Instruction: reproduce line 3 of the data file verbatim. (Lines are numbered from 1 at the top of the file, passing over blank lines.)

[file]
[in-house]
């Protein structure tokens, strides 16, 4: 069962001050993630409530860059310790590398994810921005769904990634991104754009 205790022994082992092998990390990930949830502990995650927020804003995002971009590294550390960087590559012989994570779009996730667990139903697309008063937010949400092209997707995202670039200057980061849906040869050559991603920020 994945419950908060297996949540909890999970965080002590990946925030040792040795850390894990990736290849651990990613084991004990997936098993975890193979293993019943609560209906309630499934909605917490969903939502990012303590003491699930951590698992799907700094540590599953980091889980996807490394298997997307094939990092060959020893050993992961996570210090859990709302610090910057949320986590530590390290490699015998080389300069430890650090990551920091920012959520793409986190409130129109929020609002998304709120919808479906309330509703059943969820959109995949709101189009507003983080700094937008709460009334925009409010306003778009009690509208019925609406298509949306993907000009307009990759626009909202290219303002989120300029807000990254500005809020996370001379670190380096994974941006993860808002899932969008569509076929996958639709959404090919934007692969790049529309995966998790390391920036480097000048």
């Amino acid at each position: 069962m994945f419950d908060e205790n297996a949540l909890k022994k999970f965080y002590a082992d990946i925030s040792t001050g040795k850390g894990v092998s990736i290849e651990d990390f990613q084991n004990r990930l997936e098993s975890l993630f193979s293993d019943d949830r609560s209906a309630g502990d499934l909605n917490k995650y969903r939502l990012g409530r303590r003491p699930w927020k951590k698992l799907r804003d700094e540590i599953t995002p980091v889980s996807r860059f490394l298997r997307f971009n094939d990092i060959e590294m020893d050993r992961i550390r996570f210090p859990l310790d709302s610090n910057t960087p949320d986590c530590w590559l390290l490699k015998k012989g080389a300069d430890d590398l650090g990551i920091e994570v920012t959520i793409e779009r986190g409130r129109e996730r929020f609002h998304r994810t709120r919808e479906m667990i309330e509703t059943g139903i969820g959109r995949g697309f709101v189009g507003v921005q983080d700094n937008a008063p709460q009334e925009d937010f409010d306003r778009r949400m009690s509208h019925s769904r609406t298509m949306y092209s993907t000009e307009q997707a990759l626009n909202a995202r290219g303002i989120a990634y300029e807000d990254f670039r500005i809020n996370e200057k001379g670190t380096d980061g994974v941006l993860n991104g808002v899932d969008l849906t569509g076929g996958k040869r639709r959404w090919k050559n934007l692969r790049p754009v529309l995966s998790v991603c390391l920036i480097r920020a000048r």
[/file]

């Amino acid at each position: 069962m994945f419950d908060e205790n297996a949540l909890k022994k999970f965080y002590a082992d990946i925030s040792t001050g040795k850390g894990v092998s990736i290849e651990d990390f990613q084991n004990r990930l997936e098993s975890l993630f193979s293993d019943d949830r609560s209906a309630g502990d499934l909605n917490k995650y969903r939502l990012g409530r303590r003491p699930w927020k951590k698992l799907r804003d700094e540590i599953t995002p980091v889980s996807r860059f490394l298997r997307f971009n094939d990092i060959e590294m020893d050993r992961i550390r996570f210090p859990l310790d709302s610090n910057t960087p949320d986590c530590w590559l390290l490699k015998k012989g080389a300069d430890d590398l650090g990551i920091e994570v920012t959520i793409e779009r986190g409130r129109e996730r929020f609002h998304r994810t709120r919808e479906m667990i309330e509703t059943g139903i969820g959109r995949g697309f709101v189009g507003v921005q983080d700094n937008a008063p709460q009334e925009d937010f409010d306003r778009r949400m009690s509208h019925s769904r609406t298509m949306y092209s993907t000009e307009q997707a990759l626009n909202a995202r290219g303002i989120a990634y300029e807000d990254f670039r500005i809020n996370e200057k001379g670190t380096d980061g994974v941006l993860n991104g808002v899932d969008l849906t569509g076929g996958k040869r639709r959404w090919k050559n934007l692969r790049p754009v529309l995966s998790v991603c390391l920036i480097r920020a000048r």